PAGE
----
xdr.onload = function() { methods.updateAverageQuizScore( jQuery.parseJSON( xdr.responseText ) ); };
		xdr.open( 'GET', methods.options.quiz_add_result_url + '?quiz_id=' + quiz_id + '&score=' + ( score_per_cent / 100 ) );
		xdr.timeout = 4000;
		xdr.send();
	}
}
else
{
	jQuery.ajax(
	{
		type     : 'GET',
		url      : methods.options.quiz_add_result_url,
		data     : { quiz_id : quiz_id, score : ( score_per_cent / 100 ) },
		dataType : 'json',
		timeout  : 4000
	})
	.done( function( data ) { methods.updateAverageQuizScore( data ) } );
}

Connectify alternative: sharing Internet connection wirelessly on Windows 7

I’d previously written about Connectify as a way to:

  • Share my home wired-only network to a smart phone / iPad / tablet (since those devices can only connect wirelessly)
  • Share one Internet connection in a hotel or other public network with multiple devices.

I found that Connectify was really easy to use, but on the two computers where I was using it, it caused issues when I tried to hibernate the computer. (The specific issue was that the computer would never fully hibernate, eventually timing out and forcefully cutting the power, leading to “your computer did not start up properly” problems on the next boot!) I think in my case there was a clash with Cisco AnyConnect Secure Mobility Client or Cisco Systems VPN Client.

Thankfully, there is an alternative: Windows 7 has wireless network sharing built in and it is quite easy to use as well. It has actually been a feature since Windows XP (thanks to Tim for bringing this up!), although it has gotten simpler in subsequent versions.

Here is how to share your Internet connection wirelessly in Windows 7:

1. Ensure that your wireless adapter is enabled, either via a physical button on your computer or in the network adapter settings in Windows

2. Open the Network and Sharing Center from the control panel or the pop-up menu from the taskbar’s connection icon

Open network and sharing center

3. Click “Set up a new connection or network”

Set up a new connection or network

4. Select “Set up a wireless ad hoc (computer-to-computer) network. If this is not an option, go back to step 1!

Choose connection option

5. Click “Next” a couple of times and then fill in the information for your new wireless connection (network name, security details if desired)

Ad hoc network details

6. Once the connection is created, you’ll see it in your list of available wireless networks. Right click it and “Connect” to it to enable it. (This means that other devices should be able to find it and connect to it.) Disconnect from it from your computer to disable it.

Enable wireless network

How to disable WebEx call-back feature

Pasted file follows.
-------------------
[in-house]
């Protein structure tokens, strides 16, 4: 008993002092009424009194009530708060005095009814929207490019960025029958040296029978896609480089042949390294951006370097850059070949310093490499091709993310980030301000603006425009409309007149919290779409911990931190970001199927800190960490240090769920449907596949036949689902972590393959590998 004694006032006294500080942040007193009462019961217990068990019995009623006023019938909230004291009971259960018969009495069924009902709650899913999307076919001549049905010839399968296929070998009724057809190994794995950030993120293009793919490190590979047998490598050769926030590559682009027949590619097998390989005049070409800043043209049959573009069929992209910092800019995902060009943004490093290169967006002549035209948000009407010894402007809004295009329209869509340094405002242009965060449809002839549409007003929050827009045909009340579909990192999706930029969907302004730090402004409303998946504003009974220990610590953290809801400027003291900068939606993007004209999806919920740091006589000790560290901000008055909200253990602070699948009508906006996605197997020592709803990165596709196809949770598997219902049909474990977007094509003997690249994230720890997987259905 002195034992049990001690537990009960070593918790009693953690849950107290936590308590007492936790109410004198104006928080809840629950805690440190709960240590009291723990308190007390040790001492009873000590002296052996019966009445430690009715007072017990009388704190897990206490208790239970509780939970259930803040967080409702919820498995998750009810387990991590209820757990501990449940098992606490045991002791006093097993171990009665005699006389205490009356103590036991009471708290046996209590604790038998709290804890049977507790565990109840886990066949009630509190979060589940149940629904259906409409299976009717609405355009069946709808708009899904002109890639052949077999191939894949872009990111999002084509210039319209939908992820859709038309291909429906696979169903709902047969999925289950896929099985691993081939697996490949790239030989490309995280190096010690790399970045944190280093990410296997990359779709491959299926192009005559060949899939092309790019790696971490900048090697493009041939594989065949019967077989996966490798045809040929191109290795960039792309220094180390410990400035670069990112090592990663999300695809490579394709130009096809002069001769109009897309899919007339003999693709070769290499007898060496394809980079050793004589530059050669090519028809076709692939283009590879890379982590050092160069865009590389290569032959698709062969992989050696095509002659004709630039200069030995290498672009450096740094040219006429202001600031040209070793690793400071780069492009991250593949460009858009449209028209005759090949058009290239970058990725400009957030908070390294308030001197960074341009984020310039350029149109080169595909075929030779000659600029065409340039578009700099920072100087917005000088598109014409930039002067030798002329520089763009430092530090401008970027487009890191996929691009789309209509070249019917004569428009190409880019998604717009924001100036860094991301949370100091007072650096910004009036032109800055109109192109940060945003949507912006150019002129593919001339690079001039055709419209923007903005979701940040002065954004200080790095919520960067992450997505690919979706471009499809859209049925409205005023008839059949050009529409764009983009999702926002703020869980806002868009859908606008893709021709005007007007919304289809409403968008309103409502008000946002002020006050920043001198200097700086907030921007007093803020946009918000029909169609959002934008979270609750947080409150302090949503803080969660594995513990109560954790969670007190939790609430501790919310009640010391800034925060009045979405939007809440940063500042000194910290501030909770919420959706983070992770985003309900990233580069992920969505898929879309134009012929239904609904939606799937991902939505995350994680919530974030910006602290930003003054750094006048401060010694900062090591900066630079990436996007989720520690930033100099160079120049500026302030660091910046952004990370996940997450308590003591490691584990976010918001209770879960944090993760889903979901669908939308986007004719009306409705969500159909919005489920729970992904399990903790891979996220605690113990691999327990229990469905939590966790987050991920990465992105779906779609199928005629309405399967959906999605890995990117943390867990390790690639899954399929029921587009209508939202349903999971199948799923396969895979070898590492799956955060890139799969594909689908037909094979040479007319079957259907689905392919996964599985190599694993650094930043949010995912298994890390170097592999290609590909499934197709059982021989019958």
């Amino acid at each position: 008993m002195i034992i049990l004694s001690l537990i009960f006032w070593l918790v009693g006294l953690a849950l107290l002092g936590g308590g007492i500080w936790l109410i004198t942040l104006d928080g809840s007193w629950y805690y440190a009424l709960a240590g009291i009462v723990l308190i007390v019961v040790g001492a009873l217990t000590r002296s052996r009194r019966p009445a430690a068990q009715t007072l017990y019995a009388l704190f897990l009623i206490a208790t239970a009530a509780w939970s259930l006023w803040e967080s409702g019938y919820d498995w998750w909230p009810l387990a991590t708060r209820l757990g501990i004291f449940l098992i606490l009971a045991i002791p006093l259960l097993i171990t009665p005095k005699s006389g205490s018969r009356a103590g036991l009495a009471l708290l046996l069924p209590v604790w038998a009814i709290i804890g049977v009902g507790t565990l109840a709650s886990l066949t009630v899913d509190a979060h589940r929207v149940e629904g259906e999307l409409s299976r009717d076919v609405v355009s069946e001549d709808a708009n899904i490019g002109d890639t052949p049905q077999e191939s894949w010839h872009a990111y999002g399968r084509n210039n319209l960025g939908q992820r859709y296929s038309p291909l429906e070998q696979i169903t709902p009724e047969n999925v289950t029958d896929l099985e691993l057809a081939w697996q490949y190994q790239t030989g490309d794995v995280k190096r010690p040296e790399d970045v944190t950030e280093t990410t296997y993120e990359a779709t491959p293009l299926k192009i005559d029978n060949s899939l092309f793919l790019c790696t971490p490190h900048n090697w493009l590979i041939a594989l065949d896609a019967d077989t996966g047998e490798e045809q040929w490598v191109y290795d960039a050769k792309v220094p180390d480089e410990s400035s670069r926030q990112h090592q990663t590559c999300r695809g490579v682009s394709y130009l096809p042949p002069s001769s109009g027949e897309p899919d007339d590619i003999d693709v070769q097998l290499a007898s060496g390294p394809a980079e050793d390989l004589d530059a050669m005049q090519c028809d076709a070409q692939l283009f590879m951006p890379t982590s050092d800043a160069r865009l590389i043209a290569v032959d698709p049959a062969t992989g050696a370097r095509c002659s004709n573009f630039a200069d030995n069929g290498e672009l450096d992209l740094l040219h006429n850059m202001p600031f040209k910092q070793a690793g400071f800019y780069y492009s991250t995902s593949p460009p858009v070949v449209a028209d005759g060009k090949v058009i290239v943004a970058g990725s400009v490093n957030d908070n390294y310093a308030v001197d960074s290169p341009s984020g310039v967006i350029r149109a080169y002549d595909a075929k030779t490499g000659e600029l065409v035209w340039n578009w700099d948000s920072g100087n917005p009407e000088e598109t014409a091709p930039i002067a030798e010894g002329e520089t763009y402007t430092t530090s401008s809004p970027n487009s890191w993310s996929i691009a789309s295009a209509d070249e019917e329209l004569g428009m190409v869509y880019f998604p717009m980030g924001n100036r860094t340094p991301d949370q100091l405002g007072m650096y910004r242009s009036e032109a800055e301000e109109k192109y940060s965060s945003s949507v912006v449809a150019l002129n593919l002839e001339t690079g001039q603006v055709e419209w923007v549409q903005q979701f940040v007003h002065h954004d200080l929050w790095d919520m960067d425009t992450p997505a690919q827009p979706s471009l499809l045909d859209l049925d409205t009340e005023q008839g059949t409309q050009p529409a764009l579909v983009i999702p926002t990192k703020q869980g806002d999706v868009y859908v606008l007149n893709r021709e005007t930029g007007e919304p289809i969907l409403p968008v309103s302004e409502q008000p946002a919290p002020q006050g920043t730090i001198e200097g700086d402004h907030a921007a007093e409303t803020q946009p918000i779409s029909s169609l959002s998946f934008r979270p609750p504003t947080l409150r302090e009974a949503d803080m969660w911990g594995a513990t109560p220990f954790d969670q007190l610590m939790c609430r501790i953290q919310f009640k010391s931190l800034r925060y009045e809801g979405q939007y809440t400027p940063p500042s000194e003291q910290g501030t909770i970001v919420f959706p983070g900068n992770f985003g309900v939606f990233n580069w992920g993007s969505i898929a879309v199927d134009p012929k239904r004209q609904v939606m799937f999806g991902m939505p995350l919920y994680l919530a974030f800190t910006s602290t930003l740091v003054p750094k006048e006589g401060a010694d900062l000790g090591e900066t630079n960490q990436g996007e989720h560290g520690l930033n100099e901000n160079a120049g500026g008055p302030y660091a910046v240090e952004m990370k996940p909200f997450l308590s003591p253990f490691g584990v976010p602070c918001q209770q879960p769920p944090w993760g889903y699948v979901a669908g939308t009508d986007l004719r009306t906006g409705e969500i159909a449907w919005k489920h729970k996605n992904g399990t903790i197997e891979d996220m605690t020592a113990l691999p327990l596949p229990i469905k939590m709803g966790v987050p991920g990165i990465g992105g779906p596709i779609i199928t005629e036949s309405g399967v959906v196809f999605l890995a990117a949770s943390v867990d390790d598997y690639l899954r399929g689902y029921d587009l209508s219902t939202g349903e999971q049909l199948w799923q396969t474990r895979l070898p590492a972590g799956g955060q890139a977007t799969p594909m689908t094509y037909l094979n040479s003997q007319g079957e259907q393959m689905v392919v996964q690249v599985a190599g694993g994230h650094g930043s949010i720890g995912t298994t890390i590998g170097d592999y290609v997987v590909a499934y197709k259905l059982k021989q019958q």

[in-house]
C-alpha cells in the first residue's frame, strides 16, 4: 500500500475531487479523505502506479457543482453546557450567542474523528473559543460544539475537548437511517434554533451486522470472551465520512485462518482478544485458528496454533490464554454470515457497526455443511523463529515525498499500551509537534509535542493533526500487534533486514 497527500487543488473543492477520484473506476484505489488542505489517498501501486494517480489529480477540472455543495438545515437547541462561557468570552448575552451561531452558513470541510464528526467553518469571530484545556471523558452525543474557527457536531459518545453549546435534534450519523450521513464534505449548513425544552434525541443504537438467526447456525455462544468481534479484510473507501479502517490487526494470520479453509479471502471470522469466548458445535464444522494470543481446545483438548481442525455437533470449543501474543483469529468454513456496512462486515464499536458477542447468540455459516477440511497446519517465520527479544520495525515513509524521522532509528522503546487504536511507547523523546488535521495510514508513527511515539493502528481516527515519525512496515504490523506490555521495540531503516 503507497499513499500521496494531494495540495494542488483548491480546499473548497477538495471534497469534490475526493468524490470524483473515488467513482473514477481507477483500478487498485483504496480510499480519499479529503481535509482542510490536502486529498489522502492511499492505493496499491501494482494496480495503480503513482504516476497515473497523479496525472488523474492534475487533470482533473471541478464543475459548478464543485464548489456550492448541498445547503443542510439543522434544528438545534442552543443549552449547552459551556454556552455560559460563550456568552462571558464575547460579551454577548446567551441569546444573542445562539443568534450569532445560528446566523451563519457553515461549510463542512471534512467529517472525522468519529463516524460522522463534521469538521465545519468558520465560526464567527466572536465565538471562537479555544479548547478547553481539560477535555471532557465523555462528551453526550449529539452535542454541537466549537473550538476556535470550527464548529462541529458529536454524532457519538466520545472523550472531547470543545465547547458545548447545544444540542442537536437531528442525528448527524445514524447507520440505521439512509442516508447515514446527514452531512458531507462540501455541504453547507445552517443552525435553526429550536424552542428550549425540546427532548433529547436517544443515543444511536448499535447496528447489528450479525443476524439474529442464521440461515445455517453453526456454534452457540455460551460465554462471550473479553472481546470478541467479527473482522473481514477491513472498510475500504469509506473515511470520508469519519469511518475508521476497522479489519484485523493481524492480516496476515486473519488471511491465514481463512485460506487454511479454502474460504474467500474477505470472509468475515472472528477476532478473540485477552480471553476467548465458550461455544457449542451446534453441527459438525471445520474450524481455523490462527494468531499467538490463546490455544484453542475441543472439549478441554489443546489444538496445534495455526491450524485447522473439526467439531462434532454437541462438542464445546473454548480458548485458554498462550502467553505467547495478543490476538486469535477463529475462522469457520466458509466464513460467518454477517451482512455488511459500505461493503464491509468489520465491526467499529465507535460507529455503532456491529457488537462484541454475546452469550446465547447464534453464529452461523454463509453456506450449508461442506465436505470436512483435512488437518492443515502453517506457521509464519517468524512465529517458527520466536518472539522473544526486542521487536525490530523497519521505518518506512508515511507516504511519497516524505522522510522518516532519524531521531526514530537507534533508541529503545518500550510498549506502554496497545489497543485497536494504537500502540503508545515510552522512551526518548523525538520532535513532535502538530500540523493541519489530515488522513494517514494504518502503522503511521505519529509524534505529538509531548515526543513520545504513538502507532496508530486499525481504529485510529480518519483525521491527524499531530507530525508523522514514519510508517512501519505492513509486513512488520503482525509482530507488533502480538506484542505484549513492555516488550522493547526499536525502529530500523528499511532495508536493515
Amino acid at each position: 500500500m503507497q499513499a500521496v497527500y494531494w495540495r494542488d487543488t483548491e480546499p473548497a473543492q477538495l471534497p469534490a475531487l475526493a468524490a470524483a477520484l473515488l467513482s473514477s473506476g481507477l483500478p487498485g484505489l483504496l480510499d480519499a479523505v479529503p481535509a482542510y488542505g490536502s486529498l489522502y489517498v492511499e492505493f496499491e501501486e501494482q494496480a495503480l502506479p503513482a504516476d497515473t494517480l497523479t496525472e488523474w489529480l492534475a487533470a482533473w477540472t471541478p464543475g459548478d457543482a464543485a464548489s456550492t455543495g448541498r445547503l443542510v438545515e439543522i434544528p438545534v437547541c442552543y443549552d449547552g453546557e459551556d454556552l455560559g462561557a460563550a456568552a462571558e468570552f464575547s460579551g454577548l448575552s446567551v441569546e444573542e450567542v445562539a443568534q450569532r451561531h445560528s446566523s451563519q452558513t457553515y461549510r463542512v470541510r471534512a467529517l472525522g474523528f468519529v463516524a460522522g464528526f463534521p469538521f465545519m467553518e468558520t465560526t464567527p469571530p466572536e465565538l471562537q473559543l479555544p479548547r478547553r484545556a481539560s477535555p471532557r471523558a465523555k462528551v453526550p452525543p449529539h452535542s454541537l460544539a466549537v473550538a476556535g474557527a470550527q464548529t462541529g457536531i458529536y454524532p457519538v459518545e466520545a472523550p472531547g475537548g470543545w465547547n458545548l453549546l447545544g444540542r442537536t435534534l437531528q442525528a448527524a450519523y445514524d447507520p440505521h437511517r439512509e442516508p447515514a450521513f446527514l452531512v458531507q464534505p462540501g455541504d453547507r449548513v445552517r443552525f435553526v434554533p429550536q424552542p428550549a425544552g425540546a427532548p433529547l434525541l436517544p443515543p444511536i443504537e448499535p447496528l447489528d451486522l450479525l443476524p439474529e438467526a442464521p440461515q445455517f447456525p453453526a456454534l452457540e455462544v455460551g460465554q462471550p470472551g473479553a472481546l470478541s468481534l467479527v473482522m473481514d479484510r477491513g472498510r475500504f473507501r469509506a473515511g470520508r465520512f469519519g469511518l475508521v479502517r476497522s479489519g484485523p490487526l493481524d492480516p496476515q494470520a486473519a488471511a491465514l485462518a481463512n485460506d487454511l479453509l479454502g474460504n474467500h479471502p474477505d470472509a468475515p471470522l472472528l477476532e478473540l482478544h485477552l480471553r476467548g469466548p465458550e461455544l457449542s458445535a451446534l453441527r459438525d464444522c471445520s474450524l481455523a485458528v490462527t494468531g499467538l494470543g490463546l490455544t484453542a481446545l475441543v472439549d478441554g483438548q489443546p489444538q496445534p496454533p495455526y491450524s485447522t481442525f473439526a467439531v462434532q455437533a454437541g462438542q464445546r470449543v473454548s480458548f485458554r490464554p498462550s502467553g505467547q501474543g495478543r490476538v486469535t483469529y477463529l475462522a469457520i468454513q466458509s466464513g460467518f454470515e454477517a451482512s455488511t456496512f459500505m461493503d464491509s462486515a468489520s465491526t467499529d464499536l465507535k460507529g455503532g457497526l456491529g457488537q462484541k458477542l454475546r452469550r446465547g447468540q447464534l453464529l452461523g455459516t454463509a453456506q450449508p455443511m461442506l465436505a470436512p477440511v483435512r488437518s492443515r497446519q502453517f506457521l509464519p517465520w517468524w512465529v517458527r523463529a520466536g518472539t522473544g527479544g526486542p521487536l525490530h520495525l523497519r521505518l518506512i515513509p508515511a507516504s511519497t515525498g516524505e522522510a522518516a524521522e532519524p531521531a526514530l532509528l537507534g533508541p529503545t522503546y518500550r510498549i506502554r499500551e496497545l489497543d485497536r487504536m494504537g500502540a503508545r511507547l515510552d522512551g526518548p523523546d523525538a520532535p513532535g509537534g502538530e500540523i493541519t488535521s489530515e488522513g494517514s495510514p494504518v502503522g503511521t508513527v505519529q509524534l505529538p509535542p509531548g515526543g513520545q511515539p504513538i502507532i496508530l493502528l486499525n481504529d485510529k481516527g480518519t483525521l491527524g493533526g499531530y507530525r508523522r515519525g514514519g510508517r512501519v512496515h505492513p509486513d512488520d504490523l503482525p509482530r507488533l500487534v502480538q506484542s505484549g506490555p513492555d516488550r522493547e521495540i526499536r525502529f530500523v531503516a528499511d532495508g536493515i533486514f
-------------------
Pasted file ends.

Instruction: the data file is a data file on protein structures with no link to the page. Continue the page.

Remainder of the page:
My company uses WebEx a lot for screen sharing and conference calls. When we first had a WebEx account, we quickly learned how fast the costs added up when offering a toll-free call-in number. Enabling that feature always occurred by accident when creating a new meeting. At 12 cents per minute (or possibly more at the time) per participant, a few calls with a few participants using the toll-free number could triple the normal monthly fee. We soon disabled that feature account-wide — it was an unnecessary feature since participants could connect via VoIP or use much cheaper or free long-distance calling to a US number.

Recently WebEx enabled the “call-back” feature by default on our account. This meant that when we selected the normal “WebEx Audio” conference type, participants were offered the option to have WebEx call their number in order to join the meeting.

WebEx audio conference settings

This was a similarly unnecessary feature and extra cost. This time, however, I couldn’t figure out where to disable the feature in the usual account settings, nor could I locate any information about it in WebEx’s online documentation. Eventually I contacted their support team and got this answer, which is still undocumented from what I can tell:

Follow the steps below to disable call-back feature on your WebEx site/host account:
1. Log in to your WebEx Site Administration page. https://[your_account_name].webex.com/admin
2. Click the Edit User List link on the left-hand side of the page.
3. Enter your search criteria into the User name: or Email: field, then click the Search button.
4. Click the name of the account that needs to be modified.
5. Scroll down to the Telephony privilege: section.
6. To disable call-back, uncheck the Call-back teleconferencing box.
7. Scroll to the bottom of the page, then click the Update button.

Editing WebEx telephony privileges

In other words, there isn’t an account-wide setting for this, but you can disable the call-back feature by editing each individual account user’s settings.